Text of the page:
As we continue to play around with different ways to make Sunday morning flow better at Saint Paul’s, one of the things we have tried is to “divide and concur” the receiving line after worship. The preacher heads to the parish hall to say “hello” to everyone staying for fellowship while the celebrant stands by the nearest usable exit to catch anyone heading straight for home, WalMart, or their tee-time. We chose this setup intentionally, thinking that visitors are the most likely to skate out quickly on Sunday. This is especially true for those visitors who aren’t Episcopalians and well versed in the ways and means of the coffee hour. We didn’t want visitors to have to come up with some pithy comment about the sermon, so we put the celebrant at the emergency exit.
Frankly, I find this refreshing. “Good job.” “I liked your sermon.” “Great… ser… vice.” This things can go to your head. Even bad preachers (or good preachers on bad Sundays) hear heaps of praise most Sundays. It has created an American Idol-esque epidemic of preachers suffering from Preaching Ability Dysmorphic Disorder. I’m digressing… PADD is for another day.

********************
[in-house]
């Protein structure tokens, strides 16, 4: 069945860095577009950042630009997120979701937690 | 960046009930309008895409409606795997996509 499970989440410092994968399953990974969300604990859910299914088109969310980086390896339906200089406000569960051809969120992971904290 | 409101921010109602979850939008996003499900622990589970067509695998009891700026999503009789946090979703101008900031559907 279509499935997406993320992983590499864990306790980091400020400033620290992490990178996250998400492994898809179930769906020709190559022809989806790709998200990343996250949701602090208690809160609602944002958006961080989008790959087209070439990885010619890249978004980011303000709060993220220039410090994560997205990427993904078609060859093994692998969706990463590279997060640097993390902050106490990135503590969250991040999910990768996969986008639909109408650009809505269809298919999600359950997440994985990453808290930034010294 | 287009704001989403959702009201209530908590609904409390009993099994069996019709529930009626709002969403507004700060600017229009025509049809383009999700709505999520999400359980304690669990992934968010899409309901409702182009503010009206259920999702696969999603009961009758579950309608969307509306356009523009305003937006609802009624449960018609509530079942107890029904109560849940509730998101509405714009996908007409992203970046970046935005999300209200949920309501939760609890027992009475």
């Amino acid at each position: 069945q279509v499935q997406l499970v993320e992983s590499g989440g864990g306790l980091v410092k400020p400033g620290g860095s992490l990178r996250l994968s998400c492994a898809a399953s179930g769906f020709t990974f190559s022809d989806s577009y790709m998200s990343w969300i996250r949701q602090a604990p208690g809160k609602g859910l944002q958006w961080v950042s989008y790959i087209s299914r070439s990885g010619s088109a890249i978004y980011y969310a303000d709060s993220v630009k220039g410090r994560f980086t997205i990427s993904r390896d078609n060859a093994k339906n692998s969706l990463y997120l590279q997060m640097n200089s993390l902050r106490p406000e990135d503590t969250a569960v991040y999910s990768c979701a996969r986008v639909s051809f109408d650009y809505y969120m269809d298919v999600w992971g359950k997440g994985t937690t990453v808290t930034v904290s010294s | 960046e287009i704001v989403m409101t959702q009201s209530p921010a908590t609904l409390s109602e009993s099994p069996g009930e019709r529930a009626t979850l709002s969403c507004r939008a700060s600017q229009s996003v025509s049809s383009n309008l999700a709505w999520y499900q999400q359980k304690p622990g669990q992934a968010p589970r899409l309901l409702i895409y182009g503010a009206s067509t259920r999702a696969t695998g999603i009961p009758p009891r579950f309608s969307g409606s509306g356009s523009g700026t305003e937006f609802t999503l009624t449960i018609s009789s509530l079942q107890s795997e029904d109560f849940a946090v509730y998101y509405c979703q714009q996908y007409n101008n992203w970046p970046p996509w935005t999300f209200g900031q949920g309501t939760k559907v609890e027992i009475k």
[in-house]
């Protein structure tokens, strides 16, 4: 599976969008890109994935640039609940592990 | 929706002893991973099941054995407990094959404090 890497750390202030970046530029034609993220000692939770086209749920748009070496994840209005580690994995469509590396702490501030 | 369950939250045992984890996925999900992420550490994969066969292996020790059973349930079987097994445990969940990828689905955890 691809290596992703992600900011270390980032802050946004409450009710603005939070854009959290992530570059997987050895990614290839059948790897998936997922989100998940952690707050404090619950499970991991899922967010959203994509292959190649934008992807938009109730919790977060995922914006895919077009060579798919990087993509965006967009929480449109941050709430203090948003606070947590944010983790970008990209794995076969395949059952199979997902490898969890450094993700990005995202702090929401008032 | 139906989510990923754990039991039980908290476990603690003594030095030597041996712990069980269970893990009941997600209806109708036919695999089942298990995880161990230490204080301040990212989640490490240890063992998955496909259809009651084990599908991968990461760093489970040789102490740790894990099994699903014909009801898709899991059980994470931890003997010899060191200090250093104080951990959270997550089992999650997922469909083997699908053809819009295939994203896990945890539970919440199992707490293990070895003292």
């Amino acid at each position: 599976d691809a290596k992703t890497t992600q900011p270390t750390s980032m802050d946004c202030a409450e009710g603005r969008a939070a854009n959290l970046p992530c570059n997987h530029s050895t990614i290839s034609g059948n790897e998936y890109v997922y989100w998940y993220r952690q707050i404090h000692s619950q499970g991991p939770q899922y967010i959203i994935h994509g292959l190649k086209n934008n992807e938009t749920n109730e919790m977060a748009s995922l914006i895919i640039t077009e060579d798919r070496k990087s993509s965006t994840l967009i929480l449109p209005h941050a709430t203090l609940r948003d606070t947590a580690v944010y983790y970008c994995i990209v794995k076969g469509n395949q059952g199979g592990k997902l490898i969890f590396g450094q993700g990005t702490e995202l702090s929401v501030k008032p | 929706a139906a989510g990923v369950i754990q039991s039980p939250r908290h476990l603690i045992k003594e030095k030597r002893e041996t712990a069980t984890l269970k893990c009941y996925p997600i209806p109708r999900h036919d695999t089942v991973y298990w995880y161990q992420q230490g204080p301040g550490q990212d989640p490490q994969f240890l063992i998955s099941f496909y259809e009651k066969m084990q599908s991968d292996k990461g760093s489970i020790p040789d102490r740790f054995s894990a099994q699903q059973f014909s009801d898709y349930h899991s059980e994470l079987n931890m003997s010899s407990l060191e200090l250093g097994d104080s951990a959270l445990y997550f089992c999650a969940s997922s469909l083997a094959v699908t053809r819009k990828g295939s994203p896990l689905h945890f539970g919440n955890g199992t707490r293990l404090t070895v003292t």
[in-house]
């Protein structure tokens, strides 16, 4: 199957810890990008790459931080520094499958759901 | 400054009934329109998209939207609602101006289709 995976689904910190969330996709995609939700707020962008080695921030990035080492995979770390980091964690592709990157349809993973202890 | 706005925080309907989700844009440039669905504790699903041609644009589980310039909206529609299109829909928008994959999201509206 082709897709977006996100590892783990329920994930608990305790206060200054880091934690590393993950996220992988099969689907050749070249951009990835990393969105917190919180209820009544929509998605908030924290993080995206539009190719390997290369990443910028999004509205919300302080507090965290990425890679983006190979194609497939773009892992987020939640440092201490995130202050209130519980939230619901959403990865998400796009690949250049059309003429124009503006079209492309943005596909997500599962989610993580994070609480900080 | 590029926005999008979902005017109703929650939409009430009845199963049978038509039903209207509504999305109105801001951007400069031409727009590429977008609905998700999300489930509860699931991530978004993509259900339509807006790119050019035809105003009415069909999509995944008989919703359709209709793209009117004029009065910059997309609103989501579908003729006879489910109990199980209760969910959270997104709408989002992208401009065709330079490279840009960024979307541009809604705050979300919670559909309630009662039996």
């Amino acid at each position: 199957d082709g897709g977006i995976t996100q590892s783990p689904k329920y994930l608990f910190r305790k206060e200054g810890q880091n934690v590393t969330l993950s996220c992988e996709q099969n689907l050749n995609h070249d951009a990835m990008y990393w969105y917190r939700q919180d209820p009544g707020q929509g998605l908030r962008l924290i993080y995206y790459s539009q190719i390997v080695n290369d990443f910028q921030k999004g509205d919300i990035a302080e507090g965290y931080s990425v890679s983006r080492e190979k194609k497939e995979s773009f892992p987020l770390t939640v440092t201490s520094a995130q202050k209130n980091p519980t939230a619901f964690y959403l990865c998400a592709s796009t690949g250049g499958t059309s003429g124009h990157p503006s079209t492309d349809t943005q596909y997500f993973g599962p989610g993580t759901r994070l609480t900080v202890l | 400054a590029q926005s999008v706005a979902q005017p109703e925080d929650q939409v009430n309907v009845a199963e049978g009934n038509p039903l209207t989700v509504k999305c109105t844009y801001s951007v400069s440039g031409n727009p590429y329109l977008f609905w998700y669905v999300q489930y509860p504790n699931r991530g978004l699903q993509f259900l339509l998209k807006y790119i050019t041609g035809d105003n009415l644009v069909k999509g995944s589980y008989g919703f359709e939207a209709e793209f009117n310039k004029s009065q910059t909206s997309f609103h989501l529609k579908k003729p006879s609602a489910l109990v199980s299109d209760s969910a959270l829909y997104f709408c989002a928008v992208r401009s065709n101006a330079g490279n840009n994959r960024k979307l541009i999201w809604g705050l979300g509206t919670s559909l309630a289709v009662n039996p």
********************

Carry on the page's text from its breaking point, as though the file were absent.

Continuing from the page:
Occasionally, after a sermon, I’ll get hit with a tough question. It is usually based on the fact that I don’t give concrete “action steps,” but rather trust the person and the Spirit enough to let them figure out how to love their neighbor or trust in God. Sometimes, the hard question comes because the promises of God don’t always happen in the time frames we expect. Take, for example, the problem of unemployment. On Valentine’s Day, 2011, CNN Money asked the question, what is the new normal for unemployment? They ventured a guess of 6.7%. I’ve heard others say 8% is the new normal.
Either way, there is now 2.7 to 4% of the US Population that at one time could find a job, and now cannot. People, unable to move for various reasons, have been unemployed for years. As I read the thematic track Old Testament lesson for Sunday, I can’t help but wonder how the person in the pew, unemployed for 36 months or more, hears that God woke the distraught prophet, Elijah, up to feed him?
I speak from a position of relative luxury. I’ve got a full-time job, health insurance, and a pension. My kids are healthy, my marriage is strong, and food is always in the pantry. So, when I preach that “God will provide,” I do so, not really knowing what it means to live through extended periods of want. There were times in seminary when the bank account read $2 and a paycheck wasn’t due for 48 hours. There were calls to my bishop, to family, and even once to the Student Aid Society, but even then, God provided, the 48 lapsed, and we were once again able to get to Safeway and secure sustenance.
God’s provision is easy to see in the short term, but I can’t help but wonder if it rings hollow to those who suffer from chronic hunger, poverty, depression, fear, heartache, or unemployment? What word do we offer them? What comfort is there in the midst?
These are the hard questions I’m pondering today.